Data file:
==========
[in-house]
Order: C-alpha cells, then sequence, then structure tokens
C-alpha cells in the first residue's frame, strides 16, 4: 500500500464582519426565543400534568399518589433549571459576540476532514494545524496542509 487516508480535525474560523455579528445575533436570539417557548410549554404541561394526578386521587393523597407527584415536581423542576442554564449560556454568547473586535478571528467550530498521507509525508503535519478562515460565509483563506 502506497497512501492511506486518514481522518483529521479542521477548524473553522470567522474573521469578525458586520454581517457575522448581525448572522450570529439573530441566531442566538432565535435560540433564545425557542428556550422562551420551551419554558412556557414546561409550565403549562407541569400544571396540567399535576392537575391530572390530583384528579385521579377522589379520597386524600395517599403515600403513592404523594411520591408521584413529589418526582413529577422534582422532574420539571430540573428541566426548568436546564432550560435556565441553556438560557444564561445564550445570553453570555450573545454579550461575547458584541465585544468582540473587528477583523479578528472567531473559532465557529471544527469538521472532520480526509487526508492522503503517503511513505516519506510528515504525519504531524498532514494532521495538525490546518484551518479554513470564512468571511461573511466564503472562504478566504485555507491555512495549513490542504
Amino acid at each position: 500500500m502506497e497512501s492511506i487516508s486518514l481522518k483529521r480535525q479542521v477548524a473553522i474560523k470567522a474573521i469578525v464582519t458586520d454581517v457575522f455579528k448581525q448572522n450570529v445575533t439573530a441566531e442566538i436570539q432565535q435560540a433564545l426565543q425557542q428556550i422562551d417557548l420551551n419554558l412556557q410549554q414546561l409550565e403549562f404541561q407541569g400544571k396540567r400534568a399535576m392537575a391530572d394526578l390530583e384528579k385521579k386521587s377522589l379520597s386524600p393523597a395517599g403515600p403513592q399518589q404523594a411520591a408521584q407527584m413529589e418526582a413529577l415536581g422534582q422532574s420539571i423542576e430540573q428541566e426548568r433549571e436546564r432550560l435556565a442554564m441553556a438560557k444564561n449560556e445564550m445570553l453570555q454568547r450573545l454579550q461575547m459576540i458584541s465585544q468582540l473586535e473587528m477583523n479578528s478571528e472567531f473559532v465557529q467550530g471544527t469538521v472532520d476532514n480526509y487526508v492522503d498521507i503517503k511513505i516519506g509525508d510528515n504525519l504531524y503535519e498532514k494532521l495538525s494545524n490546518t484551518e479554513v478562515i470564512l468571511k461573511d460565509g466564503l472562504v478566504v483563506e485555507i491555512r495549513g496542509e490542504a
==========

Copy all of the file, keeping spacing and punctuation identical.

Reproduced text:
[in-house]
Order: C-alpha cells, then sequence, then structure tokens
C-alpha cells in the first residue's frame, strides 16, 4: 500500500464582519426565543400534568399518589433549571459576540476532514494545524496542509 487516508480535525474560523455579528445575533436570539417557548410549554404541561394526578386521587393523597407527584415536581423542576442554564449560556454568547473586535478571528467550530498521507509525508503535519478562515460565509483563506 502506497497512501492511506486518514481522518483529521479542521477548524473553522470567522474573521469578525458586520454581517457575522448581525448572522450570529439573530441566531442566538432565535435560540433564545425557542428556550422562551420551551419554558412556557414546561409550565403549562407541569400544571396540567399535576392537575391530572390530583384528579385521579377522589379520597386524600395517599403515600403513592404523594411520591408521584413529589418526582413529577422534582422532574420539571430540573428541566426548568436546564432550560435556565441553556438560557444564561445564550445570553453570555450573545454579550461575547458584541465585544468582540473587528477583523479578528472567531473559532465557529471544527469538521472532520480526509487526508492522503503517503511513505516519506510528515504525519504531524498532514494532521495538525490546518484551518479554513470564512468571511461573511466564503472562504478566504485555507491555512495549513490542504
Amino acid at each position: 500500500m502506497e497512501s492511506i487516508s486518514l481522518k483529521r480535525q479542521v477548524a473553522i474560523k470567522a474573521i469578525v464582519t458586520d454581517v457575522f455579528k448581525q448572522n450570529v445575533t439573530a441566531e442566538i436570539q432565535q435560540a433564545l426565543q425557542q428556550i422562551d417557548l420551551n419554558l412556557q410549554q414546561l409550565e403549562f404541561q407541569g400544571k396540567r400534568a399535576m392537575a391530572d394526578l390530583e384528579k385521579k386521587s377522589l379520597s386524600p393523597a395517599g403515600p403513592q399518589q404523594a411520591a408521584q407527584m413529589e418526582a413529577l415536581g422534582q422532574s420539571i423542576e430540573q428541566e426548568r433549571e436546564r432550560l435556565a442554564m441553556a438560557k444564561n449560556e445564550m445570553l453570555q454568547r450573545l454579550q461575547m459576540i458584541s465585544q468582540l473586535e473587528m477583523n479578528s478571528e472567531f473559532v465557529q467550530g471544527t469538521v472532520d476532514n480526509y487526508v492522503d498521507i503517503k511513505i516519506g509525508d510528515n504525519l504531524y503535519e498532514k494532521l495538525s494545524n490546518t484551518e479554513v478562515i470564512l468571511k461573511d460565509g466564503l472562504v478566504v483563506e485555507i491555512r495549513g496542509e490542504a